You may have just experienced your last Thanksgiving and Christmas as a family. January is a great time to think about new traditions. Also, January is the perfect time to plan your financial future – who will pay the Visa card? Will I keep the house or get a new place? Who will get the mortgage interest deduction? What access to funds will I have to start over? Should I take this as an opportunity to further my education? Should I change careers or stick with my current path? What custody, visitation or parenting time arrangements work best for our family? The longer into each year that you wait to make these kinds of decisions makes them that much harder.

There is absolutely no better time than now to begin a new life and a new you. So, if you have been weighing your options and know that you have a second chance during this new year, it is time to use these helpful tips and start becoming the new you!

What is Mediation?

What is Mediation?

When it comes to getting a divorce not everything has to be a knock-down, drawn-out affair for both parties. Divorce mediation can help avoid court and resolve numerous questions. Mediation is one of the most frequently used methods of alternative dispute resolution when it comes to negotiating a divorce settlement.

Here are a few facts about Mediation that will help answer common questions about the process.

What is Mediation? Mediation is used to settle disputes when two parties are unable to agree or settle a disagreement. It is not binding unless an agreement is reached.

What is a mediator? In mediation, several people will be present such as, the parties, their attorneys, and the mediator. A mediator is a neutral party that is specially trained to help the parties create a fair and reasonable divorce agreement. The goal for every mediator is to reach an agreement that both parties are happy with, or that they can at least live with.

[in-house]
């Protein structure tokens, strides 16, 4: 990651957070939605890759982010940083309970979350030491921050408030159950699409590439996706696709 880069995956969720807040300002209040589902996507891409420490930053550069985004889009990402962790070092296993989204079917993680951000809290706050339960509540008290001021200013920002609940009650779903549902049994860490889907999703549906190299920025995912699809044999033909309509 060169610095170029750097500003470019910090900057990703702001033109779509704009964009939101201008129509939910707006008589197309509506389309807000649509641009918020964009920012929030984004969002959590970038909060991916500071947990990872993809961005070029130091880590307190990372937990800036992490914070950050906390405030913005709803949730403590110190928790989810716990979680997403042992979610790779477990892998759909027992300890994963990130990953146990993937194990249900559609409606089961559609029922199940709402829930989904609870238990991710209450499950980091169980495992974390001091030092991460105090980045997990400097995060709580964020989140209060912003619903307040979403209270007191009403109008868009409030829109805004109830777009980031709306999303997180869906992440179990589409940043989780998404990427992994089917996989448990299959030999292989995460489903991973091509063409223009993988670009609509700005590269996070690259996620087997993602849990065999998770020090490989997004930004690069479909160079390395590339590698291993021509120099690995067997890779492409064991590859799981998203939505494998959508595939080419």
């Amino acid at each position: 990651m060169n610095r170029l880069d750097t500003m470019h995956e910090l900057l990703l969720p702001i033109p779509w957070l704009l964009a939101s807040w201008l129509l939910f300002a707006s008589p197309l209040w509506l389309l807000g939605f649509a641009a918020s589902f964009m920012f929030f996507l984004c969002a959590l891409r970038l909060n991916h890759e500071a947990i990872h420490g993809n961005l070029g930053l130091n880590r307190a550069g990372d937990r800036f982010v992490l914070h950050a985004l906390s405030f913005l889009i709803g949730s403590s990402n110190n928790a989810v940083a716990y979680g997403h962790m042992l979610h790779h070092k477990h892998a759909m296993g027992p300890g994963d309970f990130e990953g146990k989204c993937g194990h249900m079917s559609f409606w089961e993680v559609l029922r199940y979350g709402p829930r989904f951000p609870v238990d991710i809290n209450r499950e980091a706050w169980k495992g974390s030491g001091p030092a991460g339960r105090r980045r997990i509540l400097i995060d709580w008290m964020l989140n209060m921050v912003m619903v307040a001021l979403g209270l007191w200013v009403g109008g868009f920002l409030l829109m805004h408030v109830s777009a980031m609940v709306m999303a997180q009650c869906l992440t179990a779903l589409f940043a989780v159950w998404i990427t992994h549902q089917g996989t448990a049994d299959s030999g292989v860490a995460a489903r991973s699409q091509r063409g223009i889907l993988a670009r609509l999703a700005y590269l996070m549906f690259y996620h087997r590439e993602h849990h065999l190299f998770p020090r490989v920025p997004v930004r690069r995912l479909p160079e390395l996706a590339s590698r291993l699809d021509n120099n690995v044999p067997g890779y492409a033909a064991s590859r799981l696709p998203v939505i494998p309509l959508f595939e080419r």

What is discussed in Mediation? Several divorce matters are discussed while in mediation. You and your soon to be ex-spouse need to decide more than a few important issues. The most common issues that are discussed are: distribution of property/assets/liabilities, child custody, child support, retirement, taxes, and more.

How long does mediation take? The length of mediation can vary on what issues have to be agreed upon. Also, the length of time spent in mediation can be determined by you and your spouse’s willingness to cooperate and come up with an agreement. Divorce mediation can be completed in as little as a couple of hours to an entire day.

What happens after Mediation? Depending on if both parties have come to an agreement or not will determine what will happen after mediation. In most cases, mediation results in the parties leaving with a written and signed agreement. The agreement will lay out every detail that the parties agreed on. The agreement is then filed in the Court and will be ratified by a Judge.

Divorce and the Family Business

Divorce and the Family Business

Divorce and the Family Business: What happens to the Family Business when you get divorced?

The business you and your spouse co-founded and run together is thriving. Your marriage? That’s another matter. Many people put off filing in situations like this because they fear that it will soon mean the end of the company. It does not have to be that way, especially if your lawyer is sensitive to the fact that the two still need to cooperate and that it will take a quite careful approach in figuring out severing some financial ties, but also having to keep the business alive.

A Census Bureau estimate from 2007 found that nearly 4 million businesses in the U.S. are operated by husband and wife. With a 50% divorce rate, divorce clearly affects a lot of small businesses. Overall, there is no question that it can be a very difficult situation involving two people. Though it may initially seem like a battle, it can work if you work together. Research says that it all depends on the individual couple, but also how the company runs and the skills of your divorce attorneys.